Molecular tweezers modulate 14-3-3 protein-protein interactions

David Bier, Rolf Rose, Kenny Bravo-Rodriguez, Maria Bartel, Juan Manuel Ramirez-Anguita, Som Dutt, Constanze Wilch, Frank-Gerrit Klärner, Elsa Sanchez-Garcia, Thomas Schrader, Christian Ottmann

Research output: Contribution to journalArticleAcademicpeer-review

154 Citations (Scopus)
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Supramolecular chemistry has recently emerged as a promising way to modulate protein functions, but devising molecules that will interact with a protein in the desired manner is difficult as many competing interactions exist in a biological environment (with solvents, salts or different sites for the target biomolecule). We now show that lysine-specific molecular tweezers bind to a 14-3-3 adapter protein and modulate its interaction with partner proteins. The tweezers inhibit binding between the 14-3-3 protein and two partner proteins--a phosphorylated (C-Raf) protein and an unphosphorylated one (ExoS)--in a concentration-dependent manner. Protein crystallography shows that this effect arises from the binding of the tweezers to a single surface-exposed lysine (Lys214) of the 14-3-3 protein in the proximity of its central channel, which normally binds the partner proteins. A combination of structural analysis and computer simulations provides rules for the tweezers' binding preferences, thus allowing us to predict their influence on this type of protein-protein interactions.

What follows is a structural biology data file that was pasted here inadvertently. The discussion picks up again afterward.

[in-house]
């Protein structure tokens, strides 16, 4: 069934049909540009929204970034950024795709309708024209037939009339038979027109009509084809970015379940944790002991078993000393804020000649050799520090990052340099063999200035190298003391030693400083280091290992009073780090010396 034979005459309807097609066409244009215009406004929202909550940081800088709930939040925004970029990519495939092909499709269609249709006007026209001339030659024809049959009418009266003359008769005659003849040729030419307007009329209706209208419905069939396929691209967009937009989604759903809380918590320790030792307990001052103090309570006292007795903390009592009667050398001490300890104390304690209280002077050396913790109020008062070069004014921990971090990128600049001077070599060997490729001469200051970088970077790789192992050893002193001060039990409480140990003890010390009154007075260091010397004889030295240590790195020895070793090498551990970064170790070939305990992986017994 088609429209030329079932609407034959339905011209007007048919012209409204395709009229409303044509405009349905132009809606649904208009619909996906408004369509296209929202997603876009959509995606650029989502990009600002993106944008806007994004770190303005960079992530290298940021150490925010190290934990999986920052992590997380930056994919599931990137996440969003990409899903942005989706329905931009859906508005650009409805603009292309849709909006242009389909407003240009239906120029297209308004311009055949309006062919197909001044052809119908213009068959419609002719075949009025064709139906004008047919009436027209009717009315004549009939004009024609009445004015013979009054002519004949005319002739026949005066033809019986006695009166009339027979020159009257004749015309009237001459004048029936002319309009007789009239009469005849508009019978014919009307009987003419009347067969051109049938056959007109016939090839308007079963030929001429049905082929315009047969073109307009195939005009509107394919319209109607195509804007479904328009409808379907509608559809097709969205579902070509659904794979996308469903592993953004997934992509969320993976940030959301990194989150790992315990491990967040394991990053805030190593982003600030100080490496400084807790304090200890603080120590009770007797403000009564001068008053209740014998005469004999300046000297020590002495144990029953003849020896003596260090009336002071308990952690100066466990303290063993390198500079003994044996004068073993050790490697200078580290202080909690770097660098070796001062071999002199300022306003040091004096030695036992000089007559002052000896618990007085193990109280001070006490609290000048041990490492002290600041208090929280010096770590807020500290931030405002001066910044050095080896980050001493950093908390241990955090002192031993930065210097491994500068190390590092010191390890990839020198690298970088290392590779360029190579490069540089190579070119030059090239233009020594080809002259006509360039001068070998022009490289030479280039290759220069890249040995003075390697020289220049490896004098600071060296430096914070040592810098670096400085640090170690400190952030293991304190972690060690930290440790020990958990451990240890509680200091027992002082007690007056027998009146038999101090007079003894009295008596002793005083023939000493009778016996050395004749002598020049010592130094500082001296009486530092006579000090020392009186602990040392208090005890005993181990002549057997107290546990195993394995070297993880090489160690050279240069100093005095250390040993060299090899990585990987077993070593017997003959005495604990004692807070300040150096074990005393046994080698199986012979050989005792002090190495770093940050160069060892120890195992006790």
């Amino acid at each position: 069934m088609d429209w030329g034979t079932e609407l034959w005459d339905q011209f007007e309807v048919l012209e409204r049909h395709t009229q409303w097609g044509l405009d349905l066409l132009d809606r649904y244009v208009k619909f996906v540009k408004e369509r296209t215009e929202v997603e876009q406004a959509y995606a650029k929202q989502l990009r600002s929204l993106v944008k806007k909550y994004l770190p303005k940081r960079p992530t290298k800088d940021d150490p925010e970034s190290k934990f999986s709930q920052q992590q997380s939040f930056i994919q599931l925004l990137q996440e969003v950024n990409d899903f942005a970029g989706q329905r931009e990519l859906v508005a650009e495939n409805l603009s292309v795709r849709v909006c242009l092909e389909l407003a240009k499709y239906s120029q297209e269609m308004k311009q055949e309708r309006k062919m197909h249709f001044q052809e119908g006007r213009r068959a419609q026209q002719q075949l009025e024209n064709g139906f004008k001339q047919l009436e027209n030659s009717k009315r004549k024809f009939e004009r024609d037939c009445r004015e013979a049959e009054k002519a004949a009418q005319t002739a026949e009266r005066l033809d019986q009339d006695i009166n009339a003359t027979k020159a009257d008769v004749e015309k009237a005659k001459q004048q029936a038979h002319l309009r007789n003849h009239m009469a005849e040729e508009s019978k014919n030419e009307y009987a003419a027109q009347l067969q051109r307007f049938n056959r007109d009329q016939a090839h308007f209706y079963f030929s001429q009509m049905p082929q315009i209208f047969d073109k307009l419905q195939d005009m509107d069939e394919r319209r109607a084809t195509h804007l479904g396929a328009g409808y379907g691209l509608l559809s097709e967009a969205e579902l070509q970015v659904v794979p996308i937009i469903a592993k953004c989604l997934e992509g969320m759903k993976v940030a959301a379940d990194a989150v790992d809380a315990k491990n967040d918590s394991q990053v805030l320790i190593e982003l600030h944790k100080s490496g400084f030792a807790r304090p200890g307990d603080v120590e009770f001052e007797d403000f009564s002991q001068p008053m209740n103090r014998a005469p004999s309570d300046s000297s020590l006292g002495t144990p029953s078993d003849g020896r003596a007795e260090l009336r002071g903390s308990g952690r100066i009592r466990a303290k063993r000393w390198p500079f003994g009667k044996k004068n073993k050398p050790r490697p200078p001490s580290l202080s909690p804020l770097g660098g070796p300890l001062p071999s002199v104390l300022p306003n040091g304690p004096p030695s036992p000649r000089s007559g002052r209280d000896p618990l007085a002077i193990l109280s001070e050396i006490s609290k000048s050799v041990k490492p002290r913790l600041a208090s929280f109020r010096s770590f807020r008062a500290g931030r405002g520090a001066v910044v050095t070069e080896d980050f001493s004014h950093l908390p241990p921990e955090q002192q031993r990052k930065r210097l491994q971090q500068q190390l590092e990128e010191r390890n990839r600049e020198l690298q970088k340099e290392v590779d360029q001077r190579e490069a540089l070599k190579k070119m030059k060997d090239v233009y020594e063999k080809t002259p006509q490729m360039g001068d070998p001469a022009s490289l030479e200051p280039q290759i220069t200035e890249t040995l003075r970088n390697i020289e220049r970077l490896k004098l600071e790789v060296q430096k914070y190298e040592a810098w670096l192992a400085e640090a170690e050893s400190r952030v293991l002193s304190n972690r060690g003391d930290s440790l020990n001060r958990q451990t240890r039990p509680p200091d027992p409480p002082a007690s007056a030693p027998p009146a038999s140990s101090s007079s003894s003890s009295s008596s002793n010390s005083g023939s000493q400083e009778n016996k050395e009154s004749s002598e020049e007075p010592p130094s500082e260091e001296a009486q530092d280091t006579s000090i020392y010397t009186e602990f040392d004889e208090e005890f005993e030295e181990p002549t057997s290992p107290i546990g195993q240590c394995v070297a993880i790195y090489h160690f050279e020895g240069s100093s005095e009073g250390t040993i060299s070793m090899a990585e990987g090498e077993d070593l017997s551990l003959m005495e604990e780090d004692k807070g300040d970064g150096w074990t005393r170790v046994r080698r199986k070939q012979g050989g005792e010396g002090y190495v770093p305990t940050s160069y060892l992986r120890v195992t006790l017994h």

Original languageEnglish
Pages (from-to)234-239
Number of pages6
JournalNature Chemistry
Issue number3
Publication statusPublished - Mar 2013


  • 14-3-3 Proteins/chemistry
  • ADP Ribose Transferases/chemistry
  • Bacterial Toxins/chemistry
  • Biomimetic Materials/chemistry
  • Humans
  • Models, Molecular
  • Molecular Conformation
  • Phosphorylation
  • Protein Binding
  • Proto-Oncogene Proteins c-raf/chemistry
  • Recombinant Proteins/chemistry


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